HE Industrial Action November 2019

UCL UCU members will be taking strike action from Monday 25th November

UCU members backed strike action in two separate legal disputes, one on pensions and one on pay and working conditions. Overall, 79% of UCU members who voted backed strike action in the ballot over changes to pensions. In the ballot on pay, equality, casualisation and workloads, 74% of members polled backed strike action.



  • 70% of researchers in the UK are on casual contracts. Over 100,000 teaching staff in universities are employed on casual contracts. According to UCU research, 73% of casualised staff say they do not have enough paid time to complete marking, 78% of casualised staff work more hours than they are paid for, and on average casualised staff do 45% of their work without pay. It is telling that the same research shows that 97% of casualised staff wish they were on a secure permanent contract. Lack of job security and / or a stable location has serious effects on a range of issues including physical and mental health. It impinges on our ability to secure a mortgage, have stable rental arrangements, maintain relationships with family and friends and to keep up activities outside work.
  • University management have NOT addressed the declining value of members pay, which has fallen in real terms by 21% over the past decade. Given the high cost of living, many members are struggling financially.  
  • Coupled with these issues are the more widely-experienced concerns of excessive workload affecting physical and mental health and eating into personal time. 
  • Then there are the serious challenges posed by equalities barriers that adversely affect the pay and progression of our members. 
  • HESA data shows that the sector as a whole is running record surpluses in the past decade. As a proportion of total expenditure, spending on staff has fallen significantly – both as a proportion of total spend and as a proportion of income. More locally our income from teaching and from research have both increased.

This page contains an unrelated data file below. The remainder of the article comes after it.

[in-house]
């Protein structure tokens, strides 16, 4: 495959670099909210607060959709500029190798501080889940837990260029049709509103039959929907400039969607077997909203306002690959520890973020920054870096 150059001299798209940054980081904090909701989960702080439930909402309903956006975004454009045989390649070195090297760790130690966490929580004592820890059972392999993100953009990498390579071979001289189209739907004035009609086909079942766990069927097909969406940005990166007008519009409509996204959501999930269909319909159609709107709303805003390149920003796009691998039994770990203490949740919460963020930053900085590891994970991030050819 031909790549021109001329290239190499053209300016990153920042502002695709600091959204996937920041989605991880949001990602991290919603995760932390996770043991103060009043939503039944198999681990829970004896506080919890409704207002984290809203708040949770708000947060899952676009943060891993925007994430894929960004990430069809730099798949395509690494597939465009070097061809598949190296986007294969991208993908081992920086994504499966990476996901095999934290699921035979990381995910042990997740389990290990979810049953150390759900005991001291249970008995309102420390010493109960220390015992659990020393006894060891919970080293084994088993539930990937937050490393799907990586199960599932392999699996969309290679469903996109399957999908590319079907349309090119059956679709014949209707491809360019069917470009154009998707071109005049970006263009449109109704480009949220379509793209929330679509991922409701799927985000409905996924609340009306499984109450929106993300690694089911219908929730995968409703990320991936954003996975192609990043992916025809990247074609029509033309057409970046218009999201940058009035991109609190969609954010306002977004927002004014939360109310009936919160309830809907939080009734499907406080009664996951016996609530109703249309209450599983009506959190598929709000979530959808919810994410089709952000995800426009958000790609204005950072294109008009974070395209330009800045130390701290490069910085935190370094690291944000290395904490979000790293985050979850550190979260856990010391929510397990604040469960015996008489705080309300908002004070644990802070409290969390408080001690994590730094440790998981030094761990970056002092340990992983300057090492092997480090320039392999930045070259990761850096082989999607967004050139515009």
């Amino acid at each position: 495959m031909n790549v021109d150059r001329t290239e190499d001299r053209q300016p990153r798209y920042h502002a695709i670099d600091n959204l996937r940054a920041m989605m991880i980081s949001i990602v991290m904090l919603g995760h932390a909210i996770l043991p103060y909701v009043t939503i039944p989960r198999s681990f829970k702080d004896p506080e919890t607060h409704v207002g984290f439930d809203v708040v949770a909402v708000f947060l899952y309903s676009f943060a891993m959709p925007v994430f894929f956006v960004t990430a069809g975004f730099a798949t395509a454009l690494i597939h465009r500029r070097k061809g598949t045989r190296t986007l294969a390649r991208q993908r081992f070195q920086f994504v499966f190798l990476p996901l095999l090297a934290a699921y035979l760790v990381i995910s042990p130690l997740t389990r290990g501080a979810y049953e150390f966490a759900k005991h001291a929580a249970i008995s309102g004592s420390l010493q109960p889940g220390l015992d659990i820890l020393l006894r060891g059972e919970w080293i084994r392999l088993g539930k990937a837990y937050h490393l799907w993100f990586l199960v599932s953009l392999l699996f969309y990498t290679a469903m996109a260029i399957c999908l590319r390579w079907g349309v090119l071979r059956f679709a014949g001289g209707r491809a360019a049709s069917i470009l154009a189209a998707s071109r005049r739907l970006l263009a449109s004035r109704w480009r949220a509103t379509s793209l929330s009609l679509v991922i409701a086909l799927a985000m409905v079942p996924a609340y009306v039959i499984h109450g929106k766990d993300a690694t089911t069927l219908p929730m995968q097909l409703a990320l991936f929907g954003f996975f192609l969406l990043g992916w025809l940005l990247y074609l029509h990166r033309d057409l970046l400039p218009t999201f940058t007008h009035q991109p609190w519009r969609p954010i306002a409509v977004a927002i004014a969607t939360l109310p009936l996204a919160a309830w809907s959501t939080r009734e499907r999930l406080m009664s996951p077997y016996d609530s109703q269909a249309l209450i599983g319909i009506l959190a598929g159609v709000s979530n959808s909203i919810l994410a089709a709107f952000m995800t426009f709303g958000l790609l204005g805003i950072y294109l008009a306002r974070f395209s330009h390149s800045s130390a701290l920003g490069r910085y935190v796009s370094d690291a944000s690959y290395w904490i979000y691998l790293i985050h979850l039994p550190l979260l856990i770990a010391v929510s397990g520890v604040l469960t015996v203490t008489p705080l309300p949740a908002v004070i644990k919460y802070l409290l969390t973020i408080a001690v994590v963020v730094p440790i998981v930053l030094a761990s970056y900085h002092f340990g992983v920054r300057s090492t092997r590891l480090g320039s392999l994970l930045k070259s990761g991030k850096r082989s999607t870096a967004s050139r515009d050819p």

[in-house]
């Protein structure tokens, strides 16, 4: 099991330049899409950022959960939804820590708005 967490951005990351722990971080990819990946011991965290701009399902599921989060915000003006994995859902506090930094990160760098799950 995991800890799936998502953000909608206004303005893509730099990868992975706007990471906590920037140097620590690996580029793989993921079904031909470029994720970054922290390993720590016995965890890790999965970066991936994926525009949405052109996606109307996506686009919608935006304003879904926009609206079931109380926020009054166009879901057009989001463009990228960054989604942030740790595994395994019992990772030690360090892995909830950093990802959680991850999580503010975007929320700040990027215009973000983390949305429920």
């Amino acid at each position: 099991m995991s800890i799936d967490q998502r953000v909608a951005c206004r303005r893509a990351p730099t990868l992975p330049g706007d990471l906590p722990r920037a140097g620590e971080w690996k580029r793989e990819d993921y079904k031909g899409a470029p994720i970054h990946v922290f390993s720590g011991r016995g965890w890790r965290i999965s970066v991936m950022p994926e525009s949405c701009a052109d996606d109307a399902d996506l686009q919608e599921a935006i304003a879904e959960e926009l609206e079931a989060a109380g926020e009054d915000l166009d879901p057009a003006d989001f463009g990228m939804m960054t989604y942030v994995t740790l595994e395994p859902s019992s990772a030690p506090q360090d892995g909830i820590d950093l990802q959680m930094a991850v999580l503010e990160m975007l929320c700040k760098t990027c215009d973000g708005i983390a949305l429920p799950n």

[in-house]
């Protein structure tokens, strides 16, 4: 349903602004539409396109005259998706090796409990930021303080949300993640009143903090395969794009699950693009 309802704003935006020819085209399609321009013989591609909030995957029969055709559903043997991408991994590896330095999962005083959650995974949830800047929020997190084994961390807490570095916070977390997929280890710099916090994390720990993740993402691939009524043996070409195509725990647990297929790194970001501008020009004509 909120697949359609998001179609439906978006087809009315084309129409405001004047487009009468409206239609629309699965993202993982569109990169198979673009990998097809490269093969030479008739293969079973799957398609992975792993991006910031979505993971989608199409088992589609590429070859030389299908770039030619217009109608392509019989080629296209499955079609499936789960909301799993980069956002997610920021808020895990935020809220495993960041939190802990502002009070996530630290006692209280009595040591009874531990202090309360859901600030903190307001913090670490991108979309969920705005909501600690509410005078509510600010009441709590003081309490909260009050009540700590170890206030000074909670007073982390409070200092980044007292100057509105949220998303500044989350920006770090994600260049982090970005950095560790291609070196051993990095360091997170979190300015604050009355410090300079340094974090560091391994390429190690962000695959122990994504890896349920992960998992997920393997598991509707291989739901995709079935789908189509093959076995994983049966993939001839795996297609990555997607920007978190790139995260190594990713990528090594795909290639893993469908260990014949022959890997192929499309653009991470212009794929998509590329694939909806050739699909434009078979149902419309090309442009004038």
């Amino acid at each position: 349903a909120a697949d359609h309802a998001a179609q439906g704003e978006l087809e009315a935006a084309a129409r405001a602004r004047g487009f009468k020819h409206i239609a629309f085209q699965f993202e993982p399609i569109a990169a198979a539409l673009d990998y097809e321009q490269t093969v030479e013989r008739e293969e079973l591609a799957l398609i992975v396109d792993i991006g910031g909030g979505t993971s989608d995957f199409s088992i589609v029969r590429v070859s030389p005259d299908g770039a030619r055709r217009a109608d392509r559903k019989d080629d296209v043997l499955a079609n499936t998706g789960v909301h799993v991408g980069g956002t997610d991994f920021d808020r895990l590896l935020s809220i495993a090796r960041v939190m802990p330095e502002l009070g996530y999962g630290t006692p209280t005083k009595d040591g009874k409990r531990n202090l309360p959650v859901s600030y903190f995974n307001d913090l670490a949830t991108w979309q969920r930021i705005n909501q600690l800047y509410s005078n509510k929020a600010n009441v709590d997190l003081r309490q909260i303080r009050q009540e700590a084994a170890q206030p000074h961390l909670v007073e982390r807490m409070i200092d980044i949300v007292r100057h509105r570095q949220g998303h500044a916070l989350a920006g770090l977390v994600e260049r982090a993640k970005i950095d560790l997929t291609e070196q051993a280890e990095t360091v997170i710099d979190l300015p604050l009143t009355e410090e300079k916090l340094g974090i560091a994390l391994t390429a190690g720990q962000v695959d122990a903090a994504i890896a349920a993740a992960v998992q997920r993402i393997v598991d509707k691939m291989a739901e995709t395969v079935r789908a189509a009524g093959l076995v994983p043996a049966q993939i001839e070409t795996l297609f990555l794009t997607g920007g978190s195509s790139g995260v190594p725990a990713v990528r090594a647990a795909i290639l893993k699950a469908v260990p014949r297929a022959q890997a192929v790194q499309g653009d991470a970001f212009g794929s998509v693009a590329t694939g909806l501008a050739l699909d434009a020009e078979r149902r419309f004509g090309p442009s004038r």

• Affordability goes hand in hand with prioritisation. The data and our daily experiences on the ground show us that there is money in our university budgets that is prioritised for significant spending on marketing budgets, overseas campuses, shiny buildings, consultancy arrangements, complex financial arrangements and senior management remuneration. 
  • Our members are absolutely central to the varied and significant ways in which HE transforms the lives of our students, our institutions and our communities. Yet, we are treated as expendable resources whose skills and intellect should be maximally exploited while pay is minimised and conditions deteriorate.
  • National agreement on all these issues is vital if we do not want employers to undercut each other with ever more precarious and / or discriminatory employment practices. 


animated slides on USS from General Meeting
  • Our call for strike action on USS is tied to our democratically agreed position of NO DEFICIT, NO DETRIMENT.
  • USS has a very healthy £74bn (and increasing) fund. In 2017 it was reporting a £64bn fund. 
  • The scheme is cash-flow positive. In 2018-19, contributions in total were £2.2bn, and £2.0bn was paid out to pensioners. We do not draw upon the assets at all. According to the Joint Expert Panel’s (JEP) first report, the scheme is expected to be cash-flow positive for another 50 years.